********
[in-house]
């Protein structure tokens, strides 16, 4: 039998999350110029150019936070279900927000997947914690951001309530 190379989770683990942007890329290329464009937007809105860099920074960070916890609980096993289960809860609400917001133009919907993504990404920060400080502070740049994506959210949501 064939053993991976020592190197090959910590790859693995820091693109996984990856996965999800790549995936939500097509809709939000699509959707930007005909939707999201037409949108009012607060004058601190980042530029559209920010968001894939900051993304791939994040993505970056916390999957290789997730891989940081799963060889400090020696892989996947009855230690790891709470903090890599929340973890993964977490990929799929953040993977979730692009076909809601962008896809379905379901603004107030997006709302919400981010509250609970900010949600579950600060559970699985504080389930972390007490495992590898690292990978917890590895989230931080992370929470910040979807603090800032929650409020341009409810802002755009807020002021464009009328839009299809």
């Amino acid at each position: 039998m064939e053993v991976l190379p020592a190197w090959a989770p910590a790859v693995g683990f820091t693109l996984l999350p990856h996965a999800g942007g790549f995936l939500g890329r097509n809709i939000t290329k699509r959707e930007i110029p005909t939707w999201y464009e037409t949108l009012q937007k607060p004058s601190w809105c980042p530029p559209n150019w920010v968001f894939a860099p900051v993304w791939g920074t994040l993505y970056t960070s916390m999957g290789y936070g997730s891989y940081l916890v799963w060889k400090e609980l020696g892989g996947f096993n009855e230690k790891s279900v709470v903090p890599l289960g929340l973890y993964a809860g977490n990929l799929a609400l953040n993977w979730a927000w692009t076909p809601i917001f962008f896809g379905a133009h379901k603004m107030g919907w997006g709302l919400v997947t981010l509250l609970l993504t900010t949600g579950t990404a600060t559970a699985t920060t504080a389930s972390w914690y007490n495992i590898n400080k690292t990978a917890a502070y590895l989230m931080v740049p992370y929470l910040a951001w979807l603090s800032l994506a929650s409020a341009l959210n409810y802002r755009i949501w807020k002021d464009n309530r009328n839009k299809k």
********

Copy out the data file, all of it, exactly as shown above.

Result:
[in-house]
């Protein structure tokens, strides 16, 4: 039998999350110029150019936070279900927000997947914690951001309530 190379989770683990942007890329290329464009937007809105860099920074960070916890609980096993289960809860609400917001133009919907993504990404920060400080502070740049994506959210949501 064939053993991976020592190197090959910590790859693995820091693109996984990856996965999800790549995936939500097509809709939000699509959707930007005909939707999201037409949108009012607060004058601190980042530029559209920010968001894939900051993304791939994040993505970056916390999957290789997730891989940081799963060889400090020696892989996947009855230690790891709470903090890599929340973890993964977490990929799929953040993977979730692009076909809601962008896809379905379901603004107030997006709302919400981010509250609970900010949600579950600060559970699985504080389930972390007490495992590898690292990978917890590895989230931080992370929470910040979807603090800032929650409020341009409810802002755009807020002021464009009328839009299809």
């Amino acid at each position: 039998m064939e053993v991976l190379p020592a190197w090959a989770p910590a790859v693995g683990f820091t693109l996984l999350p990856h996965a999800g942007g790549f995936l939500g890329r097509n809709i939000t290329k699509r959707e930007i110029p005909t939707w999201y464009e037409t949108l009012q937007k607060p004058s601190w809105c980042p530029p559209n150019w920010v968001f894939a860099p900051v993304w791939g920074t994040l993505y970056t960070s916390m999957g290789y936070g997730s891989y940081l916890v799963w060889k400090e609980l020696g892989g996947f096993n009855e230690k790891s279900v709470v903090p890599l289960g929340l973890y993964a809860g977490n990929l799929a609400l953040n993977w979730a927000w692009t076909p809601i917001f962008f896809g379905a133009h379901k603004m107030g919907w997006g709302l919400v997947t981010l509250l609970l993504t900010t949600g579950t990404a600060t559970a699985t920060t504080a389930s972390w914690y007490n495992i590898n400080k690292t990978a917890a502070y590895l989230m931080v740049p992370y929470l910040a951001w979807l603090s800032l994506a929650s409020a341009l959210n409810y802002r755009i949501w807020k002021d464009n309530r009328n839009k299809k």